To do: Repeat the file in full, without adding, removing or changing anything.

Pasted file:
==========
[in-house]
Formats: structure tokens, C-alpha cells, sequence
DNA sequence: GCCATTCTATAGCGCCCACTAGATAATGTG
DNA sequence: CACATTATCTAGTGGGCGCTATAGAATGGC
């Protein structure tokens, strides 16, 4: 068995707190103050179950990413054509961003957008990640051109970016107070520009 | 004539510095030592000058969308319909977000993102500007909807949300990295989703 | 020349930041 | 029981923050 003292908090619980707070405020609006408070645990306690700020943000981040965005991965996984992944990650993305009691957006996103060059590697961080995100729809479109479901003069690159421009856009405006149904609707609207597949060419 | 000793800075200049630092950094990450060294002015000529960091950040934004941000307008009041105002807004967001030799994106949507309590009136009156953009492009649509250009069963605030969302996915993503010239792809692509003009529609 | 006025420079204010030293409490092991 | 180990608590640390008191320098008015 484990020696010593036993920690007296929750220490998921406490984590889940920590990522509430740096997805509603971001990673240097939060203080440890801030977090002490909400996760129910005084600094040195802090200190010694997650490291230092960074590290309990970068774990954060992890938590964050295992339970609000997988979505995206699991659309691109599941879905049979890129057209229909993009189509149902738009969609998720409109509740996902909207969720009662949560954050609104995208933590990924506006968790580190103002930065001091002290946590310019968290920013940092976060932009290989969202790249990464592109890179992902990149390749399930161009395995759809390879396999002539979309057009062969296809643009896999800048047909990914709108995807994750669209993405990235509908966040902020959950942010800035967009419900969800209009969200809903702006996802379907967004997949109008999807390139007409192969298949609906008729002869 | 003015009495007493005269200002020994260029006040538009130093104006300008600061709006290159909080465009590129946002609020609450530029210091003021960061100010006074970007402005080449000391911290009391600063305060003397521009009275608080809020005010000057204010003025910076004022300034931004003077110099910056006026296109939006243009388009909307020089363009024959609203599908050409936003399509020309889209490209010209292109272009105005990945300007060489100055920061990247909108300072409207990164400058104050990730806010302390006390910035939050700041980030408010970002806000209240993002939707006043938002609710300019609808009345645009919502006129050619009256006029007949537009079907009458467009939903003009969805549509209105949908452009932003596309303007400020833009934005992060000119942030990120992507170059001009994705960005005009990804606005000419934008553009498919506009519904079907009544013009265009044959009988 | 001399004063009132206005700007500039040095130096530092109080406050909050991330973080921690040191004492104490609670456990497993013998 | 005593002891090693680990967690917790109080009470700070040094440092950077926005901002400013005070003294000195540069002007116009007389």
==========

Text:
[in-house]
Formats: structure tokens, C-alpha cells, sequence
DNA sequence: GCCATTCTATAGCGCCCACTAGATAATGTG
DNA sequence: CACATTATCTAGTGGGCGCTATAGAATGGC
């Protein structure tokens, strides 16, 4: 068995707190103050179950990413054509961003957008990640051109970016107070520009 | 004539510095030592000058969308319909977000993102500007909807949300990295989703 | 020349930041 | 029981923050 003292908090619980707070405020609006408070645990306690700020943000981040965005991965996984992944990650993305009691957006996103060059590697961080995100729809479109479901003069690159421009856009405006149904609707609207597949060419 | 000793800075200049630092950094990450060294002015000529960091950040934004941000307008009041105002807004967001030799994106949507309590009136009156953009492009649509250009069963605030969302996915993503010239792809692509003009529609 | 006025420079204010030293409490092991 | 180990608590640390008191320098008015 484990020696010593036993920690007296929750220490998921406490984590889940920590990522509430740096997805509603971001990673240097939060203080440890801030977090002490909400996760129910005084600094040195802090200190010694997650490291230092960074590290309990970068774990954060992890938590964050295992339970609000997988979505995206699991659309691109599941879905049979890129057209229909993009189509149902738009969609998720409109509740996902909207969720009662949560954050609104995208933590990924506006968790580190103002930065001091002290946590310019968290920013940092976060932009290989969202790249990464592109890179992902990149390749399930161009395995759809390879396999002539979309057009062969296809643009896999800048047909990914709108995807994750669209993405990235509908966040902020959950942010800035967009419900969800209009969200809903702006996802379907967004997949109008999807390139007409192969298949609906008729002869 | 003015009495007493005269200002020994260029006040538009130093104006300008600061709006290159909080465009590129946002609020609450530029210091003021960061100010006074970007402005080449000391911290009391600063305060003397521009009275608080809020005010000057204010003025910076004022300034931004003077110099910056006026296109939006243009388009909307020089363009024959609203599908050409936003399509020309889209490209010209292109272009105005990945300007060489100055920061990247909108300072409207990164400058104050990730806010302390006390910035939050700041980030408010970002806000209240993002939707006043938002609710300019609808009345645009919502006129050619009256006029007949537009079907009458467009939903003009969805549509209105949908452009932003596309303007400020833009934005992060000119942030990120992507170059001009994705960005005009990804606005000419934008553009498919506009519904079907009544013009265009044959009988 | 001399004063009132206005700007500039040095130096530092109080406050909050991330973080921690040191004492104490609670456990497993013998 | 005593002891090693680990967690917790109080009470700070040094440092950077926005901002400013005070003294000195540069002007116009007389």